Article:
Los Angeles City Council President Nury Martinez has ruled out running for mayor, saying the city needs stable political leadership as it emerges from the pandemic and the accompanying economic downturn.
Martinez said Thursday that although she would like to see a woman elected mayor, she intends to continue serving as council president.
“After everything we’ve been through as a city and everything we have left to do to recover from this pandemic, LA needs stability and steady leadership,” said Martinez, who represents part of the San Fernando Valley.
“I know that as President of the Council I can best serve the hard-working people and families of our city,” she said in a statement.
Martinez, known for her outspoken style of speaking and focus on working-class issues, would have turned the race on its head if she got in. The competition currently includes only two great political figures – City Atty. Mike Feuer and Alderman Joe Buscaino – a situation that has caused some citizen leaders to look for alternatives.
Martinez, 48, grew up in Pacoima and is the daughter of Mexican immigrants – one dishwasher, the other a factory worker. Their decision to stay out of the race comes about a month after Councilor Mark Ridley-Thomas, a veteran politician who represents part of South Los Angeles, also turned down a bid for mayor’s office.
Still, the competition for Garcetti could soon get fuller.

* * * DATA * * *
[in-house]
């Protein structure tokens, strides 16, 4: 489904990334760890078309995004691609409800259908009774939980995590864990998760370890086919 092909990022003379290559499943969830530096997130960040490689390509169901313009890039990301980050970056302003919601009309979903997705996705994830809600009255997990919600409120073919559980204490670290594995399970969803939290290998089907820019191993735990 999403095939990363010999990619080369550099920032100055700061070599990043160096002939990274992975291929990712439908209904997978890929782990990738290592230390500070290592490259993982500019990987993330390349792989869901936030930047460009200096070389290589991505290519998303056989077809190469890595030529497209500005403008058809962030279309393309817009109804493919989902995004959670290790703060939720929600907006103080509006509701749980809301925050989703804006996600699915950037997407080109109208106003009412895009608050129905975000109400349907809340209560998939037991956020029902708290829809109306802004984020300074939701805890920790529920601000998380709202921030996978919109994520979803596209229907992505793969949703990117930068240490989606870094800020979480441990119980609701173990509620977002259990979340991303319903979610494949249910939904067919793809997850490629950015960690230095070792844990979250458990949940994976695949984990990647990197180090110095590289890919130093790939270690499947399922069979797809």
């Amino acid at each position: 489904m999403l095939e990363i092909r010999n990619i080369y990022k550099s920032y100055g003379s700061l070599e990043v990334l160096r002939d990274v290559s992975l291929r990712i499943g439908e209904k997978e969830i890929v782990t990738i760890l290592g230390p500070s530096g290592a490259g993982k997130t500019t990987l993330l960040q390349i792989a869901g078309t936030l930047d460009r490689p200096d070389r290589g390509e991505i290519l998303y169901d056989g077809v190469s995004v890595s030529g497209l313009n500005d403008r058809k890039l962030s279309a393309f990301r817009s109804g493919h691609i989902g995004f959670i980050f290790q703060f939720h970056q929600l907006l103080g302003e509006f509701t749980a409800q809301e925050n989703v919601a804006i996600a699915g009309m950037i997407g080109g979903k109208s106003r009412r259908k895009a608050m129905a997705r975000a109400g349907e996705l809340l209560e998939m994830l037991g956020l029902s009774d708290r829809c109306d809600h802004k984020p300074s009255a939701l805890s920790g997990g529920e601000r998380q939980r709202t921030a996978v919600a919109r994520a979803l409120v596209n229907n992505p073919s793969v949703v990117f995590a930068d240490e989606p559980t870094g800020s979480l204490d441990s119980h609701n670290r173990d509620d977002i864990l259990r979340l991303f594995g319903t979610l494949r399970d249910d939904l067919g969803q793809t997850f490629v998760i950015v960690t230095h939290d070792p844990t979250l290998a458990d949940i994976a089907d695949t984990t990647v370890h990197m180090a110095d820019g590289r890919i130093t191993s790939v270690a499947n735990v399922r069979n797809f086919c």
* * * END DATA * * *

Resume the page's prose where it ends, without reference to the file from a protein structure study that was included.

Councilor Kevin de León, a former state Senate President, has been pondering a run for several months. The US MP Karen Bass, D-Los Angeles, is now considering a campaign. And real estate developer Rick Caruso has hired consultants to assess his own chances of success.
Martinez represents a district that includes Van Nuys, Panorama City, Lake Balboa, and Arleta. The most important candidate to date from the vocal Valley is real estate agent Mel Wilson, who served on the board of directors of the Los Angeles County Metropolitan Transportation Authority for several years.
For the past few weeks, Martinez has sounded hesitant about leaving her post as chair of the 15-member council, which has a huge impact on local legislation, public order and property development.
To become mayor, “I have to give up the presidency, which is the most powerful position in the city,” Martinez told the Times last week.
Martinez, who was first elected to the council in 2013, has spent the past year and a half as council president, a period dominated by the COVID-19 pandemic and the economic fallout that followed.
During the crisis, Martinez chaired the committee that distributed hundreds of millions of dollars in rental benefits, homelessness, and financial aid to people who couldn’t pay their water and electricity bills.
Martinez has also led more frank council debates – particularly on strategies to respond to the economic crisis – than under her predecessor, former councilor Herb Wesson.
Martinez was acting mayor when Garcetti was out of state. Garcetti has been nominated as U.S. Ambassador to India by President Biden but is awaiting a hearing for confirmation.
The Times writer, Benjamin Oreskes, contributed to this report
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